Toxoplasma gondiiperoxiredoxin promotes altered macrophage function, caspase-1-dependent IL-1β secretion enhances parasite replication

Toxoplasma gondiiperoxiredoxin promotes altered macrophage function, caspase-1-dependent IL-1β secretion enhances parasite replication

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Alternatively activated macrophages (AAM) are a key feature Th2 immunity and have been associated with a variety of roles during helminth infection. The role this cell subset plays in protzoan infection remain relatively unexplored, herein we describe the effects of a redox enzyme (rTgPrx) derived from Toxoplasma gondii on murine macrophage phenotype in vitro. RTgPrx has been previously associated with the maintainence of parasite oxidative balance. Here our experiments show that rTgPrx promotes AAM as indicated by high arginase-1 (arg-1), YM1 and FIZZ expression via both signal transducer and activator of transcription (STAT)6-dependent and -independent mechanisms. Additionally rTgPrx treatment reduced caspase-1 activity and IL-1β secretion, while simultaneously increasing IL-10 release. Furthermore the in vitro replication of T. gondii (RH strain) was enhanced when macrophages were treated with rTgPrx. This is in contrast with the previously described effects of a Plasmodium berghei ANKA 2-cys-peroxiredoxin that promotes pro-inflammatory cytokine production. These results highlight the role of T. gondii derived redox enzymes as important immune modulators and potentially indicate a role for AAM in modulating immunopathology and promoting parasite replication during T. gondii infection.

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Publié par
Ajouté le 01 janvier 2011
Nombre de lectures 7
Langue English
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Marshallet al.Veterinary Research2011,42:80 http://www.veterinaryresearch.org/content/42/1/80
R E S E A R C H
VETERINARY RESEARCH
Open Access
Toxoplasma gondiiperoxiredoxin promotes altered macrophage function, caspase1 dependent IL1bsecretion enhances parasite replication 1 1 2 1* Edward S Marshall , Hany M Elshekiha , MohamedAli Hakimi and Robin J Flynn
Abstract Alternatively activated macrophages (AAM) are a key feature Th2 immunity and have been associated with a variety of roles during helminth infection. The role this cell subset plays in protzoan infection remain relatively unexplored, herein we describe the effects of a redox enzyme (rTgPrx) derived fromToxoplasma gondiion murine macrophage phenotype in vitro. RTgPrx has been previously associated with the maintainence of parasite oxidative balance. Here our experiments show that rTgPrx promotes AAM as indicated by high arginase1 (arg1), YM1 and FIZZ expression via both signal transducer and activator of transcription (STAT)6dependent and independent mechanisms. Additionally rTgPrx treatment reduced caspase1 activity and IL1bsecretion, while simultaneously increasing IL10 release. Furthermore the in vitro replication ofT. gondii(RH strain) was enhanced when macrophages were treated with rTgPrx. This is in contrast with the previously described effects of aPlasmodium bergheiANKA 2cysperoxiredoxin that promotes proinflammatory cytokine production. These results highlight the role ofT. gondiiderived redox enzymes as important immune modulators and potentially indicate a role for AAM in modulating immunopathology and promoting parasite replication duringT. gondiiinfection.
Introduction Infection with the protozoan parasiteT. gondiican occur via the oral route, the foetalmaternal interface, or by consumption of undercooked meat containing parasi tic cysts [1]. Ovine toxoplasmosis is a major loss to the agricultural industry through foetal loss The outcome of infection for the unborn lamb during pregnancy is dependent on whether infection takes place during early/midgestation or late gestation leading to death or live birth, respectively. At present a commercially avail able live vaccine is on the market and is effective at pre venting congenital infection in ewes if administered before pregnancy. Infection via the oral route results in a highly polarised Th1 cell response, where this response is uncontrolled it leads to CD4+ dependent mortality [2]. In response to the strong Th1 response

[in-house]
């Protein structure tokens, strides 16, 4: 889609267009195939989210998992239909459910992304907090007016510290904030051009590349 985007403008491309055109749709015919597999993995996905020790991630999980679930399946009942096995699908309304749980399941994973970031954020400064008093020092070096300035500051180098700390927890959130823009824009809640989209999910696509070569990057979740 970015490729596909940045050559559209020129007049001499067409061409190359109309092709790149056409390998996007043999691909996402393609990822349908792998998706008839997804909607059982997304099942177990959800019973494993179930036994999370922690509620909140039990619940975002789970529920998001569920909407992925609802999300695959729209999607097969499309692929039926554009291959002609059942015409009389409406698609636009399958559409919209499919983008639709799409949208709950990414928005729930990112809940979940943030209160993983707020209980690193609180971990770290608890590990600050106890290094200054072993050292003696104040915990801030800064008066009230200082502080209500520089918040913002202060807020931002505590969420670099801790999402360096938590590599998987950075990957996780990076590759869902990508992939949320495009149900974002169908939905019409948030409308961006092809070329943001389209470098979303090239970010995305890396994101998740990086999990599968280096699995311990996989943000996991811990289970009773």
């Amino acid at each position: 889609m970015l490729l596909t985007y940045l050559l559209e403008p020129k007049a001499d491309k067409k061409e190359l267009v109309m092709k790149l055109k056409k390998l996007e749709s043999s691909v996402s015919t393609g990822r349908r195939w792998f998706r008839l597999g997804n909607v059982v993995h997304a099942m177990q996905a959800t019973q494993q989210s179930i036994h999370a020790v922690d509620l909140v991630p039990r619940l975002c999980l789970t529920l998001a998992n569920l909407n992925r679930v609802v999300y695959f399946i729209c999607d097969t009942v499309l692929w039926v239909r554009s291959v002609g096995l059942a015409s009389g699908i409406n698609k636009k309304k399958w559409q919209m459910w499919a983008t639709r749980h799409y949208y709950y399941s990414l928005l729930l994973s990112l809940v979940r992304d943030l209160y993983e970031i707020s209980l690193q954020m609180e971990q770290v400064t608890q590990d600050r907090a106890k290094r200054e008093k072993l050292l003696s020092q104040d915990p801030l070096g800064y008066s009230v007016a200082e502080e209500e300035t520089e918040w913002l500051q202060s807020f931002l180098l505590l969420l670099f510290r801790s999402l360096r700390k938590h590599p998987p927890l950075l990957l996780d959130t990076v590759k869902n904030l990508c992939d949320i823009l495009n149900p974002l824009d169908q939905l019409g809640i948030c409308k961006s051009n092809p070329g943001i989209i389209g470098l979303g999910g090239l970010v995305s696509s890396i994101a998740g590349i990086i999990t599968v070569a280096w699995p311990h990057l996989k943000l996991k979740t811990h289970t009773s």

* Correspondence: robin.flynn@nottingham.ac.uk 1 School of Veterinary Medicine & Science, Faculty of Medicine and Health Sciences, University of Nottingham, Sutton Bonington Campus, Leicestershire, LE12 5RD, UK Full list of author information is available at the end of the article
the parasite forms longlived tissue bradyzoites which can become reactivated in immunocompromised individuals. Reactivation of the cysts within give rise to toxoplasmic encephalitis (TE) resulting in neuropathol ogy [3]. Parasite and host survival is mediated by control of the host immune response through a combination of mechanisms; these can include generation of Tregula tory cells [4], and the production of parasite immuno modulators [5].T. gondiipossesses an arsenal of secreted or injected proteins that can modulate host cell function. Injection of rhoptry bodies into host cells allows efficient entry and replication of the parasite [6] and modulation of type1 immune response genes [7]. Induction of cellular autophagy is a host defence mechanism by which parasite replication can be con trolled, however it has recently been shown that more virulent strains of the parasite may also be capable of subverting this pathway [8]. Macrophages sit at the bridge between innate and adaptive immunity and they serve a number of functions,
© 2011 Marshall et al; licensee BioMed Central Ltd. This is an Open Access article distributed under the terms of the Creative Commons Attribution License (http://creativecommons.org/licenses/by/2.0), which permits unrestricted use, distribution, and reproduction in any medium, provided the original work is properly cited.